And she laughed when she said that the literature she had given them last week should be taken to the bathroom where people find more time to read. That remark brought laughs from the audience.
She repeated over and over that exercise and diet can bring changes to people with diabetes and help to make a difference in their lifestyle.
She talked about low carb foods and noted that many white foods are usually not good for you if you are a diabetic. She said that includes white bread and other baked goods.
"And these ways of eating are also great for people without diabetes. It is a better way to eat to remain healthy," she said.
"When you think white, that means such things as white bread and white rice. Learn to get them out of your diet. To do that for people who love potatoes, you can start mixing things like cauliflower with your mashed potatoes.
She noted that years ago when a diabetic was told he or she must go on insulin, the news was horrible. But not today, she said.
"Using insulin as we age as diabetics is a good thing. It can prolong our lives as long as we work at eating better foods and exercise," she said.
"But do remember that diabetes is a chronic disease and it will progress at a faster speed as we age," she said.
Earl Keaton, 85, of Alva, attended last week's meeting for the first time. He is proud to say that he keeps his glucose numbers low when he tests his blood with an average of 95.
"My mother and brother died from the complications of diabetes. They had kidney failure and some had their legs removed. I took it very serious and have tried to live a healthy life and keep my glucose numbers low," he said.
Watt offered detailed information about diabetes and those with questions were able to make inquiries.
She noted that grapes are a good carb for people with diabetes, but she
noted that one grape is one good carb and that equals 15 grams of sugar. For snacks, they are an excellent choice, but be careful how many you eat," she said.
"Another good snack is an apple with soft cheese and there are these new quarter-sized cheeses in the stores now. One of them is a good snack and is a good carb to consider," she said.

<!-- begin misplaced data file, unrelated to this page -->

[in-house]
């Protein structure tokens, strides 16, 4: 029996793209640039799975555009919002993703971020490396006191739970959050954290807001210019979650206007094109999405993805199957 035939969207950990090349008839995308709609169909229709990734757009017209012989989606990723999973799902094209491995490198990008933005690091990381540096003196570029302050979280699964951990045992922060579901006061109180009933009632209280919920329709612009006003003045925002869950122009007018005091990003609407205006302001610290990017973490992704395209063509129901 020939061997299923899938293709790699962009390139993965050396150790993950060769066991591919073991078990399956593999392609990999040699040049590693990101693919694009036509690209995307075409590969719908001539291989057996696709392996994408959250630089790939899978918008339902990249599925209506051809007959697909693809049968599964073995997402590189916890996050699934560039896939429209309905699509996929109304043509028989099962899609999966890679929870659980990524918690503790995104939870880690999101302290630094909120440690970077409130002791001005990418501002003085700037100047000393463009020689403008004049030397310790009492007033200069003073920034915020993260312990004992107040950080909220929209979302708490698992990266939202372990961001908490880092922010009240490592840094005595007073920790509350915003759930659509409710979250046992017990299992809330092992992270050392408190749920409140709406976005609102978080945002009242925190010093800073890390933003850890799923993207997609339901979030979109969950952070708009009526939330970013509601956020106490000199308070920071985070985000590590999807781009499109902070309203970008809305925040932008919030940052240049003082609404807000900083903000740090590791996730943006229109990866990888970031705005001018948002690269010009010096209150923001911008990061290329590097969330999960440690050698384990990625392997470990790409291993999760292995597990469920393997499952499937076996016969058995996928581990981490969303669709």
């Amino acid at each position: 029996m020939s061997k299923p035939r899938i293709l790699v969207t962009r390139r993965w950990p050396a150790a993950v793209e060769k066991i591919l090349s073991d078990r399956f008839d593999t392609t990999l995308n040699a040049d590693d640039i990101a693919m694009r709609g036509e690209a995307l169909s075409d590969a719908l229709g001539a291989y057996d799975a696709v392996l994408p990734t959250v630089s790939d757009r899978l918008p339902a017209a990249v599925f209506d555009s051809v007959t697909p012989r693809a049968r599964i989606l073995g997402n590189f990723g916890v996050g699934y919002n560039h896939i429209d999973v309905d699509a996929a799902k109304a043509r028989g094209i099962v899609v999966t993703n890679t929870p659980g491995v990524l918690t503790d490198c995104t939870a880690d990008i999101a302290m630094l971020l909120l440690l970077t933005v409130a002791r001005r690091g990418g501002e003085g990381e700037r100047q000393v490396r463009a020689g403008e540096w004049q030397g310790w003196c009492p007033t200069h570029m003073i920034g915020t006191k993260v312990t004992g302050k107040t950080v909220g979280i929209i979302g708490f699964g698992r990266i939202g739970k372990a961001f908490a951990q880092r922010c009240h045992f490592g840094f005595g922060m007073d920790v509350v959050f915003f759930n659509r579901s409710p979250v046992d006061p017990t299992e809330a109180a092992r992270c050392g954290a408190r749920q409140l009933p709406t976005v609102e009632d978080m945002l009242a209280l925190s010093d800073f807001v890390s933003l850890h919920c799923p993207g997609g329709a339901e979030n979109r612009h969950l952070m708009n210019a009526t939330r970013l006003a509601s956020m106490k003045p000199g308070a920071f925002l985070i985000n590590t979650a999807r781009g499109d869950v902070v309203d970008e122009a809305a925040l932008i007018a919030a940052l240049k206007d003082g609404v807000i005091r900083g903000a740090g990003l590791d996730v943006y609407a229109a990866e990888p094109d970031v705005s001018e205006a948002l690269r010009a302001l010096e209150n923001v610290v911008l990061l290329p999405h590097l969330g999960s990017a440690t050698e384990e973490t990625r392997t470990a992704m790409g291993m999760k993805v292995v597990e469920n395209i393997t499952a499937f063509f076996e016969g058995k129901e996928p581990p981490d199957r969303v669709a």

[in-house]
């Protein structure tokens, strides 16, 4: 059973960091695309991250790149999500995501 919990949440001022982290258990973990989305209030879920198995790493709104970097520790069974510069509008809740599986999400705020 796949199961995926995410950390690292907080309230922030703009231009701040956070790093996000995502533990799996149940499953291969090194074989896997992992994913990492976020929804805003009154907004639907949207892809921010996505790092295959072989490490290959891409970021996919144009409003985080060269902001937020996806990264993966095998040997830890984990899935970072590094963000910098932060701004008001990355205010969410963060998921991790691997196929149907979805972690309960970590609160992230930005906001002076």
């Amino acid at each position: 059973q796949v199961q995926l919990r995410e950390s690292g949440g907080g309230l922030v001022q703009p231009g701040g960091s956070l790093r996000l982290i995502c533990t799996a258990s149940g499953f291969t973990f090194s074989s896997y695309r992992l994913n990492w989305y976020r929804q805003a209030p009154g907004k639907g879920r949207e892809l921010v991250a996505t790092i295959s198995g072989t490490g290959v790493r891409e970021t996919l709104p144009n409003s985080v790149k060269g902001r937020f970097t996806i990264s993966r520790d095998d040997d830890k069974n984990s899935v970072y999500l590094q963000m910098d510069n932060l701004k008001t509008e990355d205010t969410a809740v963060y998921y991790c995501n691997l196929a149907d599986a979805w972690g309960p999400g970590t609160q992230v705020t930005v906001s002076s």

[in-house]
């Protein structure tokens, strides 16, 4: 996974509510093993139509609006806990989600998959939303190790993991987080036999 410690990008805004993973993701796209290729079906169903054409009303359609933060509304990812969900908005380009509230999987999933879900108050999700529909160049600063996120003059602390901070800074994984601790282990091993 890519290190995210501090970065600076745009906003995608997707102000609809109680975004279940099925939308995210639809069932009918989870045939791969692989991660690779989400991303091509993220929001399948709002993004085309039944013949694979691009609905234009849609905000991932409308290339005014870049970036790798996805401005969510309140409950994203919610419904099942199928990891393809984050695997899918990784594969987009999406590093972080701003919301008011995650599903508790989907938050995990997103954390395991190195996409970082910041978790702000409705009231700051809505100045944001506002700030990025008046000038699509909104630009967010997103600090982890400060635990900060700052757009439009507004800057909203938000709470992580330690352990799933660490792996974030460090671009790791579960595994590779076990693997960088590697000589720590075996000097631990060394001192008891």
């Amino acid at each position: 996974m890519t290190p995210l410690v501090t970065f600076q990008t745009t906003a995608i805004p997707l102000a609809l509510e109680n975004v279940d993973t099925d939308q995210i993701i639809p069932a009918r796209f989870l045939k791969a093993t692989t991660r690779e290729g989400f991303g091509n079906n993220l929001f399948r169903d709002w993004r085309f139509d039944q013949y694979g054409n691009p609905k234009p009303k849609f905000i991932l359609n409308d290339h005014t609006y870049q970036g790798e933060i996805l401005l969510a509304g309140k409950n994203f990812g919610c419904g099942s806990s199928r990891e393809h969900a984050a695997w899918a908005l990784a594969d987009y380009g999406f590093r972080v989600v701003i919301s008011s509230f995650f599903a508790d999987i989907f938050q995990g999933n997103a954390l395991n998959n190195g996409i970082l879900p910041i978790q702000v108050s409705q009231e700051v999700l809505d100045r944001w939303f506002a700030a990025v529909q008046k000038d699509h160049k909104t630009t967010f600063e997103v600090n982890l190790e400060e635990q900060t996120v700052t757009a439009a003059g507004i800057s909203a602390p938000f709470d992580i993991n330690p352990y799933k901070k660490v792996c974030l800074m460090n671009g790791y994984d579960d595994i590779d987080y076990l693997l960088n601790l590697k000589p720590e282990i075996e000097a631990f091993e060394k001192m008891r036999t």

"But with that apple, make sure you choose a small one, not a big one like you see so much of today in the produce sections of the supermarkets.
She noted that diabetes becomes more common as we age. Aging does not just affect the color of our hair and the tautness of our skin, it also affects all our internal organs.
There was information from fliers that she passes out to those who attend.
In them, it noted that our metabolism slows, our aerobic capacity diminishes, and our bodies become less adept at absorbing glucose from the bloodstream. "We may become glucose intolerant, which may lead to type 2 diabetes," she said.
Watt noted that older people with diabetes are at risk for cardiovascular disease and they also suffer more dementia, depression, urinary incontinence, falls and chronic pain.
Diabetes complications can speed the aging process. Eye disease can worsen already-facing eyesight, diabetic retinopathy can complicate arthritis and diabetic kidney disease can speed the decline of kidney function to kidney failure.
She discussed hyperglycemia, which is when your blood numbers are high. She said the pancreas doesn't produce insulin as it did years ago and the cells of our bodies are not getting needed nourishment. And she spoke about how dangerous low numbers can be, too.
Diabetics should be tested and their A1C numbers should be seen and be below 7.
"Your A1C should be checked at least every six months," Watt said.
Such things as blood pressure are important and affect diabetes, too. She noted that people who are not taking blood thinning medicine should consider the 81 grams aspirin to take daily.
Watt's presentation was outstanding and people with diabetes and their spouses and others who want to avoid diabetes are well advised to consider attending her classes. The public is invited the sessions; there is no cost to attend.